7

My problem is that I am writing a LaTeX document in emacs that has a lot of C code in it. I am using both the \minted and the \verbatim environments in various places. When I compile the LaTeX (using pdflatex), the resulting pdf looks fine. In the raw LaTeX code, I would like to be able to auto-indent using the rules of the C-major mode.

For example, I want to be able to mark the following region

\begin{verbatim} 

void main(void)
{
printf("Hello World \n\r");
}

\end{verbatim}

And have emacs auto-format it to look like

\begin{verbatim}

void main(void)
{
    printf("Hello World \n\r");
}

\end{verbatim}   

In other words, I want to be able to run indent-region on the part that is actually C code using the rules from C mode, even though I am in LaTeX mode.

Does anyone know if this is possible?

5
  • Both u-punkt and Simon provide answers that work. Is there anyway to speed up this process e.g. a small function in my .emacs that can start c-mode, indent, and switch back to LaTeX mode? Jan 11, 2012 at 16:20
  • I think my answer will do what you want.
    – Tyler
    Jan 11, 2012 at 16:52
  • In case you weren't aware, have you looked at the latex Listings package? I believe you can just input the source code so no need to copy and paste.
    – TreyA
    Jan 11, 2012 at 17:03
  • I have used listings package, as well as minted (which I like better), they do not do what I want. They format code during the latex compilation, I am talking about formatting a raw text ".tex" file. Jan 11, 2012 at 17:43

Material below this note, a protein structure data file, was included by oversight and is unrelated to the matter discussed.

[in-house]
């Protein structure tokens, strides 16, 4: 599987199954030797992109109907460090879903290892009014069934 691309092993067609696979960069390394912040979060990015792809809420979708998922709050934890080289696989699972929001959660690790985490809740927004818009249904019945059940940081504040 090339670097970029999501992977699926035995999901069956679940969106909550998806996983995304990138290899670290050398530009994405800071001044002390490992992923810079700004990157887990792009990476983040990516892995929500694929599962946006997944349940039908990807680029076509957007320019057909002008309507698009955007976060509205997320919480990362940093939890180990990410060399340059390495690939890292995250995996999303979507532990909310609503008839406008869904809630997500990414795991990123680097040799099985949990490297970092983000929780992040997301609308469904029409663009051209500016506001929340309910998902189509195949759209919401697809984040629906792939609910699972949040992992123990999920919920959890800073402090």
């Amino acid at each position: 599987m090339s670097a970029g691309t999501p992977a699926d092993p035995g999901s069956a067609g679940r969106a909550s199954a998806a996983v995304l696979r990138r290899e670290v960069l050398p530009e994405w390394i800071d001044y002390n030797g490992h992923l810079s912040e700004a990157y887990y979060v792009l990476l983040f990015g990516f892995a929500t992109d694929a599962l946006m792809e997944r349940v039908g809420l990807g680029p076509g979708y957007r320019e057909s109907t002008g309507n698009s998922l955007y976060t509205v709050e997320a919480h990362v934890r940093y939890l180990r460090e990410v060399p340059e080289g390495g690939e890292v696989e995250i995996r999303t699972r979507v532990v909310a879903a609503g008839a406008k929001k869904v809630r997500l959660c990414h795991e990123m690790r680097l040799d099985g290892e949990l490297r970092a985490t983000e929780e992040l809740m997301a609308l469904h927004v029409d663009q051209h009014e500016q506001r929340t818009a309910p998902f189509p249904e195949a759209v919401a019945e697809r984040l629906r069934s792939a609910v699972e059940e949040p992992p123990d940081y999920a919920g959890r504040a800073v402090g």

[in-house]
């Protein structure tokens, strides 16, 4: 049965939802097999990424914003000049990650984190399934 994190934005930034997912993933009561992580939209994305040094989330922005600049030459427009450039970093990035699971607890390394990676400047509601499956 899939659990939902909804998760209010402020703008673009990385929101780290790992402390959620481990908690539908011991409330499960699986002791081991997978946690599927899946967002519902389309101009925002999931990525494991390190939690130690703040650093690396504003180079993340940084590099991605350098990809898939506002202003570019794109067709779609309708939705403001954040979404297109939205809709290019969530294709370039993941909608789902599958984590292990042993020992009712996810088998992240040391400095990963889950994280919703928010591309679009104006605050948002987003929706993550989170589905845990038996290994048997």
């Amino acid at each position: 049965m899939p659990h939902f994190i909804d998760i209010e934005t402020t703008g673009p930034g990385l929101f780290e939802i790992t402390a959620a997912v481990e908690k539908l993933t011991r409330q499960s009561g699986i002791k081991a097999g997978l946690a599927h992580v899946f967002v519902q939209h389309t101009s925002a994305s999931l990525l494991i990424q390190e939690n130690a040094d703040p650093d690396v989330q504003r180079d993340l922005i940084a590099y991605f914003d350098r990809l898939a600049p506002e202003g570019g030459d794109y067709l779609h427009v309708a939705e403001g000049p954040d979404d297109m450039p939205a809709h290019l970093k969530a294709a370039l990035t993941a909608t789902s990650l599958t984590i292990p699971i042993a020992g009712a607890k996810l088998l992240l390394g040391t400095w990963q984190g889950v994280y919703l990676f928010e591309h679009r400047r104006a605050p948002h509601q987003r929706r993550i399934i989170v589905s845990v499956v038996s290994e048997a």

• Understood, what I was suggesting was to move the verbatim blocks out of the .tex file and put the source code in a .c file. Then, when you view/edit the .c in emacs, it will do the proper c formatting. In the .tex file, you would include the source via \lstinputlisting{source_filename.c} where your verbatim blocks are now.
    – TreyA
    Jan 11, 2012 at 20:50

3 Answers 3

4

M-x indent-region indents only the region, not the full buffer, so:

  1. Turn on C mode
  2. Indent your region
  3. Turn back on LaTeX mode
4

You can use C-x 4 c to clone your current buffer to an indirect buffer. Put that indirect buffer in to c-mode and do your indenting there. For further information on indirect buffers see the Emacs info manual, node 'Indirect Buffers'.

3

Here's a quick fix. With a bit of work you could make this general - i.e., check for the current major-mode, and switch back to that mode after you're done. As is, it switches to c-mode, indents, then switches to LaTeX-mode (AucTex), which solves the immediate problem:

(defun indent-region-as-c (beg end)
  "Switch to c-mode, indent the region, then switch back to LaTeX mode."
  (interactive "r")
  (save-restriction
    (narrow-to-region beg end)
    (c-mode)
    (indent-region (point-min) (point-max)))
    (LaTeX-mode))

Bind that to your favourite key and you should be all set.

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